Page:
Determining Overlap Percentage in Drone Collected Imagery
New in Global Mapper v24.0 is the ability to measure image overlap with the Image Overlap Report in our drone imagery processing tool, Pixels to Points. Overlap between images is required in photogrammetry in order to provide enough data for the software to extract positioning information. An object or feature needs to be captured in at least three images for it to have enough information/data to be generated. For more information on how photogrammetry and Pixels to Points work, check out the second section of this YouTube video on Structure from Motion.
Image overlap is something that is taken into account during flight planning, but assessing this prior to processing can help identify areas in the data that are weak and can be omitted. The recommended overlap percentage is 60% front and 40% side. More is fine, but less can lead to holes in your final generated outputs. You can see the effects of low overlap at the periphery of most photogrammetrically generated data. By nature, the edges have less overlap, therefore, less data, so the outputs are more likely to be sparse and less accurate in those areas. Measuring overlap can highlight weaknesses in the data set, and help create a higher quality output.
The Image Overlap Report automatically generates when you create Ground Coverage Polygons (also referred to in the industry as “footprints”). The Overlap Report can be generated for individual images, or for all images.
First, load the images into the Pixels to Points (P2P) tool, select the image(s) you would like to measure the overlap of, then right-click and choose “Load Ground Coverage Polygons for Selected images.” The coverage polygons will be generated in the workspace, and the Overlap Report will open in your default browser.
Note that before the images have been processed through Pixels to Points, the overlap percentages are based on an estimation* of the footprints. This means that the footprints generated before being processed by Pixels to Points will be different then those generated after the reconstruction has finished. The difference is because the Pixels to Points reconstruction process will refine the camera parameters and position.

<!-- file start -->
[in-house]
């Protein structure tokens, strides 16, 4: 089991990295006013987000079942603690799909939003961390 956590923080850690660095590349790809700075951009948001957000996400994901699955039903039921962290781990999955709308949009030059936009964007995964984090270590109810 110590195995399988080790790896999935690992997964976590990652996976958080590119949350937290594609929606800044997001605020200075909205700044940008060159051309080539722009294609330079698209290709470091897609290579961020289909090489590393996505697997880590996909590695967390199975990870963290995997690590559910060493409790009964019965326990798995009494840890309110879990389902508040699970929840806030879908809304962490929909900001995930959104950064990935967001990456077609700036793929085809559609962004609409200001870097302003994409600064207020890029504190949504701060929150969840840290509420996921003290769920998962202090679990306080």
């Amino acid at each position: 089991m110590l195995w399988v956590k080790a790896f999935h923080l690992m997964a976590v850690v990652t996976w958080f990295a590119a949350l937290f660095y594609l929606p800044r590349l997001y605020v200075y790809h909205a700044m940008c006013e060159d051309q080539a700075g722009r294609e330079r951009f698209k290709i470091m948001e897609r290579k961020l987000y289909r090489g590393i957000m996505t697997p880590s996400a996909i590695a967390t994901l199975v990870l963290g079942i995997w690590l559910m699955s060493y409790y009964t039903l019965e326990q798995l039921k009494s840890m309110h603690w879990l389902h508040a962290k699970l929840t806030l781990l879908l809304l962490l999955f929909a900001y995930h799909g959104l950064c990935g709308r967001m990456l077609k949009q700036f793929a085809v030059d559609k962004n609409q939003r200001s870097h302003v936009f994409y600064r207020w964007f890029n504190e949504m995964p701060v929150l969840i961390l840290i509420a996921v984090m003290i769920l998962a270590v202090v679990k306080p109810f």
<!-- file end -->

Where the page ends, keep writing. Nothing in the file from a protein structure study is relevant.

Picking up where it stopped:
*Why are the footprints estimated prior to running Pixels to Points? When a UAV takes a picture, it typically only records the XYZ position of the center of the image. From this, Global Mapper knows where the image is located, but it doesn’t know the exact orientation or size of the image. Image footprints are officially calculated in Pixels to Points when you click Run. They can also be seen without Pixels to Points, as the footprints are quickly estimated based on 3D location, recognized camera make/model, and camera/gimbal orientation.
Similar to the Processing Report, the Overlap Report will open in your default browser. It is saved in a temporary folder on your machine. To save it for future use, or to send it to another user, you can save it through your browser (ex. Print to PDF).
The Overlap Report has four sections: Overlap Statistics Misc, Image Relative Areas, Hit Overlap Histogram, and Side Neighbor Images. The final three sections describe the error of the statistics used to estimate the footprints, how much area is covered by how many images, and a list of overlap. For more information on these three, see the Knowledge Base.
The first section, Overlap Statistics Misc, is likely the most important and the only area most users will need to review. This table shows you the overlap statistics for the processed image(s):
The Overlap Statistics table displays the overlap percentages and a few estimates of accuracy for the footprint measurements.
“Overlap Ratio” – is the amount of area that is covered by at least 2 images. The area is estimated by a bounding box. This value may be low if your images aren’t in a rectangular pattern.
“Average Area Calculation Error” – It is easy to calculate an area value for a rectangular area. However, calculating the area of intersection between several rectangles can be very time-consuming. As a shortcut, Global Mapper uses approximation approach, and its error is shown here. A 1% error means we calculated 101 instead of 100. If the error is high, try generating the footprints again after the Pixels to Points reconstruction process.
“Forward Disconnect” – is a counter of non-overlapping images in the forward flight direction. The forward direction is defined by the timestamps of the images.
For more information on the other sections of the Overlap report, please consult the Knowledge Base.
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